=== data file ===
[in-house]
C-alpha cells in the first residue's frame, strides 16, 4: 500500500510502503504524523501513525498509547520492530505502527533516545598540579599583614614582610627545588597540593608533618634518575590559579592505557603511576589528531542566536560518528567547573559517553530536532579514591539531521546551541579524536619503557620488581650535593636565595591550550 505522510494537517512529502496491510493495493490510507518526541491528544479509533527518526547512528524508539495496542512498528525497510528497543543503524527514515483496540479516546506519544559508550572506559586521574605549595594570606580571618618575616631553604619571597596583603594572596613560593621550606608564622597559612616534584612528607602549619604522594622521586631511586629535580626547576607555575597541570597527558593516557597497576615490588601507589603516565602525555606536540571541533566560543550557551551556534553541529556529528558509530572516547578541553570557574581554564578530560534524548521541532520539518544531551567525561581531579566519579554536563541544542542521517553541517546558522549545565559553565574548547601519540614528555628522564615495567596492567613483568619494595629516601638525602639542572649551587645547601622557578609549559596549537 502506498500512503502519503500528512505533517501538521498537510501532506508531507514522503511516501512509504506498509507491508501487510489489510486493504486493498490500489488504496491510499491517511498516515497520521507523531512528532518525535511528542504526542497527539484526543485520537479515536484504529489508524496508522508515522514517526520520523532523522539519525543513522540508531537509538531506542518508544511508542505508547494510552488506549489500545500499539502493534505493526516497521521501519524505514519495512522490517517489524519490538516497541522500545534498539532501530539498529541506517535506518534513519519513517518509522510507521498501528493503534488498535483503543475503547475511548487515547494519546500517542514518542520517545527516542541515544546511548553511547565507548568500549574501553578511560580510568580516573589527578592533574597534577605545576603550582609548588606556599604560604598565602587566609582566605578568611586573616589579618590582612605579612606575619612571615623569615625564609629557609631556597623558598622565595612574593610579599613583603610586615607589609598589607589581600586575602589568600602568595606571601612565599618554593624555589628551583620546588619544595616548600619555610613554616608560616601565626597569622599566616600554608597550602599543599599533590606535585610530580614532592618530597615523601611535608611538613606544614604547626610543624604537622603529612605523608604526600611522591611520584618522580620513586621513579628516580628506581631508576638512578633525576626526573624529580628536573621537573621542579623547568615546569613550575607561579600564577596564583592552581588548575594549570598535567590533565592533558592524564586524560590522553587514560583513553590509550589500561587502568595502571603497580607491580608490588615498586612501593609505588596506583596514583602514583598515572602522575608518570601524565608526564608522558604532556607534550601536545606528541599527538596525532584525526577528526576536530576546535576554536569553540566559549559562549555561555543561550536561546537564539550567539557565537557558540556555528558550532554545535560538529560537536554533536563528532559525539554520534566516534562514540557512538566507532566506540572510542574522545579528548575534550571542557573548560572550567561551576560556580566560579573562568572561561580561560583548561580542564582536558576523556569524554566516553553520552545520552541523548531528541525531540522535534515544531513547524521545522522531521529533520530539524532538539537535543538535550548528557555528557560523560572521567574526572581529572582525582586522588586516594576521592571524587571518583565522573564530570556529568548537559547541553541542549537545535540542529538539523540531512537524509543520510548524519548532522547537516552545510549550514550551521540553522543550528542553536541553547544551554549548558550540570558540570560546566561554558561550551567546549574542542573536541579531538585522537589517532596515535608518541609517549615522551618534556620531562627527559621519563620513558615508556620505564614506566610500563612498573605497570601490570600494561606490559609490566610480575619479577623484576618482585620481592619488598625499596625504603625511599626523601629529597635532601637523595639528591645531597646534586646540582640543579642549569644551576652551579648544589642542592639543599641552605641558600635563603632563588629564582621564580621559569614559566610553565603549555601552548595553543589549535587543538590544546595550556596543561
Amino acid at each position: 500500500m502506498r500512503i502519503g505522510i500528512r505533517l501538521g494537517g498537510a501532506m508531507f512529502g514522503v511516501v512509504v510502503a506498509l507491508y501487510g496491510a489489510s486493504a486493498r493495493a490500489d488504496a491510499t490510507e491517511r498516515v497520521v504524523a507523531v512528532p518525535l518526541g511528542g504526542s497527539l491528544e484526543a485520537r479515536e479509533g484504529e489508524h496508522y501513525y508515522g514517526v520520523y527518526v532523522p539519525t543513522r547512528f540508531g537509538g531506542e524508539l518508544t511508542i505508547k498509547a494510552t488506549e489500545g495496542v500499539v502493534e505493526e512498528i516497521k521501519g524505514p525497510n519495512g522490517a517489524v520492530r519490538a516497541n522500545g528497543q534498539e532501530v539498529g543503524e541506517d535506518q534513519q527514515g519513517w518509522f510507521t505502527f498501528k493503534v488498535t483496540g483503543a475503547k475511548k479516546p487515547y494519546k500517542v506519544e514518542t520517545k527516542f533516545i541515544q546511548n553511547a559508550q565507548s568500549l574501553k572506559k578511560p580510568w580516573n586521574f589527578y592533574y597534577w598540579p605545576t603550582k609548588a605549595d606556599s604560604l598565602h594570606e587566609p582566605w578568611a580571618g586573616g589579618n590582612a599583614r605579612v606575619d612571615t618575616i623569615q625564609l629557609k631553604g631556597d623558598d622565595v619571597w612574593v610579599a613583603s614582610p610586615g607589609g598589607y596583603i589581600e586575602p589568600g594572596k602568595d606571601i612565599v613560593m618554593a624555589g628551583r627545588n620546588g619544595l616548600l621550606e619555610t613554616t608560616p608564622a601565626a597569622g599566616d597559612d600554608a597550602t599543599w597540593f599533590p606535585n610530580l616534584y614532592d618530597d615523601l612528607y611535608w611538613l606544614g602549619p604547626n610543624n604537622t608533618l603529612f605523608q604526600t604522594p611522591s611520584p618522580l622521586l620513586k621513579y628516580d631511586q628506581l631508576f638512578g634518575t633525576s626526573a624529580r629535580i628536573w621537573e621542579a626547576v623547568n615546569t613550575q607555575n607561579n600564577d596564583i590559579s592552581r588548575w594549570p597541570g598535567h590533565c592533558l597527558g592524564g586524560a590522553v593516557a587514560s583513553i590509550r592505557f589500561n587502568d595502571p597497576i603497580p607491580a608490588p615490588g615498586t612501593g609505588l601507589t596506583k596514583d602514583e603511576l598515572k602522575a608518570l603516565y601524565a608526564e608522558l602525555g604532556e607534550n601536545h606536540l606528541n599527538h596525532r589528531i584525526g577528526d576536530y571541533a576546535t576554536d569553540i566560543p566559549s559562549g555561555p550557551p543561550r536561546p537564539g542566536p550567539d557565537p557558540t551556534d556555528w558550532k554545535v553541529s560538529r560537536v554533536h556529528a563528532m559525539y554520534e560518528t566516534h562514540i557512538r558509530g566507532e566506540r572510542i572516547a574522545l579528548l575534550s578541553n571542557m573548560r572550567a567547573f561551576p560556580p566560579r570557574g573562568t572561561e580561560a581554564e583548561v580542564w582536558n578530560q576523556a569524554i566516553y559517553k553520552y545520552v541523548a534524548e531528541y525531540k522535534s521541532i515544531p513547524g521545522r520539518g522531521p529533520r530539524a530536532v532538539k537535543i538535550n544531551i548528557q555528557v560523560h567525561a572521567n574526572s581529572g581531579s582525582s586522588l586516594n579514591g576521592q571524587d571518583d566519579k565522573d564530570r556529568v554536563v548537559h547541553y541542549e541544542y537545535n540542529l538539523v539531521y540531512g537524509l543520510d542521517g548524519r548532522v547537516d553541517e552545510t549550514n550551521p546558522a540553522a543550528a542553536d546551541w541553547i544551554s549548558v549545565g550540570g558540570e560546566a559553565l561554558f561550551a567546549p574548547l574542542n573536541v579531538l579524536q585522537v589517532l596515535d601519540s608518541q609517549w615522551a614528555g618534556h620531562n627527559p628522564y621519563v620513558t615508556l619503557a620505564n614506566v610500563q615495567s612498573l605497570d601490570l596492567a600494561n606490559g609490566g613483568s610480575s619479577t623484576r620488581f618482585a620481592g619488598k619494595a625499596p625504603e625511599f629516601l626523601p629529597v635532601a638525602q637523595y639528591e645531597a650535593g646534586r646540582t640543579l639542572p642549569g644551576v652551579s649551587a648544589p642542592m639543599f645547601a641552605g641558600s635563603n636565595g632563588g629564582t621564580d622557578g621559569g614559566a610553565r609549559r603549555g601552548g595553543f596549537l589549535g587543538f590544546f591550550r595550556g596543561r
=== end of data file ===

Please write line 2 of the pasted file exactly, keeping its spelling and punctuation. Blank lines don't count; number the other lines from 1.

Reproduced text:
C-alpha cells in the first residue's frame, strides 16, 4: 500500500510502503504524523501513525498509547520492530505502527533516545598540579599583614614582610627545588597540593608533618634518575590559579592505557603511576589528531542566536560518528567547573559517553530536532579514591539531521546551541579524536619503557620488581650535593636565595591550550 505522510494537517512529502496491510493495493490510507518526541491528544479509533527518526547512528524508539495496542512498528525497510528497543543503524527514515483496540479516546506519544559508550572506559586521574605549595594570606580571618618575616631553604619571597596583603594572596613560593621550606608564622597559612616534584612528607602549619604522594622521586631511586629535580626547576607555575597541570597527558593516557597497576615490588601507589603516565602525555606536540571541533566560543550557551551556534553541529556529528558509530572516547578541553570557574581554564578530560534524548521541532520539518544531551567525561581531579566519579554536563541544542542521517553541517546558522549545565559553565574548547601519540614528555628522564615495567596492567613483568619494595629516601638525602639542572649551587645547601622557578609549559596549537 502506498500512503502519503500528512505533517501538521498537510501532506508531507514522503511516501512509504506498509507491508501487510489489510486493504486493498490500489488504496491510499491517511498516515497520521507523531512528532518525535511528542504526542497527539484526543485520537479515536484504529489508524496508522508515522514517526520520523532523522539519525543513522540508531537509538531506542518508544511508542505508547494510552488506549489500545500499539502493534505493526516497521521501519524505514519495512522490517517489524519490538516497541522500545534498539532501530539498529541506517535506518534513519519513517518509522510507521498501528493503534488498535483503543475503547475511548487515547494519546500517542514518542520517545527516542541515544546511548553511547565507548568500549574501553578511560580510568580516573589527578592533574597534577605545576603550582609548588606556599604560604598565602587566609582566605578568611586573616589579618590582612605579612606575619612571615623569615625564609629557609631556597623558598622565595612574593610579599613583603610586615607589609598589607589581600586575602589568600602568595606571601612565599618554593624555589628551583620546588619544595616548600619555610613554616608560616601565626597569622599566616600554608597550602599543599599533590606535585610530580614532592618530597615523601611535608611538613606544614604547626610543624604537622603529612605523608604526600611522591611520584618522580620513586621513579628516580628506581631508576638512578633525576626526573624529580628536573621537573621542579623547568615546569613550575607561579600564577596564583592552581588548575594549570598535567590533565592533558592524564586524560590522553587514560583513553590509550589500561587502568595502571603497580607491580608490588615498586612501593609505588596506583596514583602514583598515572602522575608518570601524565608526564608522558604532556607534550601536545606528541599527538596525532584525526577528526576536530576546535576554536569553540566559549559562549555561555543561550536561546537564539550567539557565537557558540556555528558550532554545535560538529560537536554533536563528532559525539554520534566516534562514540557512538566507532566506540572510542574522545579528548575534550571542557573548560572550567561551576560556580566560579573562568572561561580561560583548561580542564582536558576523556569524554566516553553520552545520552541523548531528541525531540522535534515544531513547524521545522522531521529533520530539524532538539537535543538535550548528557555528557560523560572521567574526572581529572582525582586522588586516594576521592571524587571518583565522573564530570556529568548537559547541553541542549537545535540542529538539523540531512537524509543520510548524519548532522547537516552545510549550514550551521540553522543550528542553536541553547544551554549548558550540570558540570560546566561554558561550551567546549574542542573536541579531538585522537589517532596515535608518541609517549615522551618534556620531562627527559621519563620513558615508556620505564614506566610500563612498573605497570601490570600494561606490559609490566610480575619479577623484576618482585620481592619488598625499596625504603625511599626523601629529597635532601637523595639528591645531597646534586646540582640543579642549569644551576652551579648544589642542592639543599641552605641558600635563603632563588629564582621564580621559569614559566610553565603549555601552548595553543589549535587543538590544546595550556596543561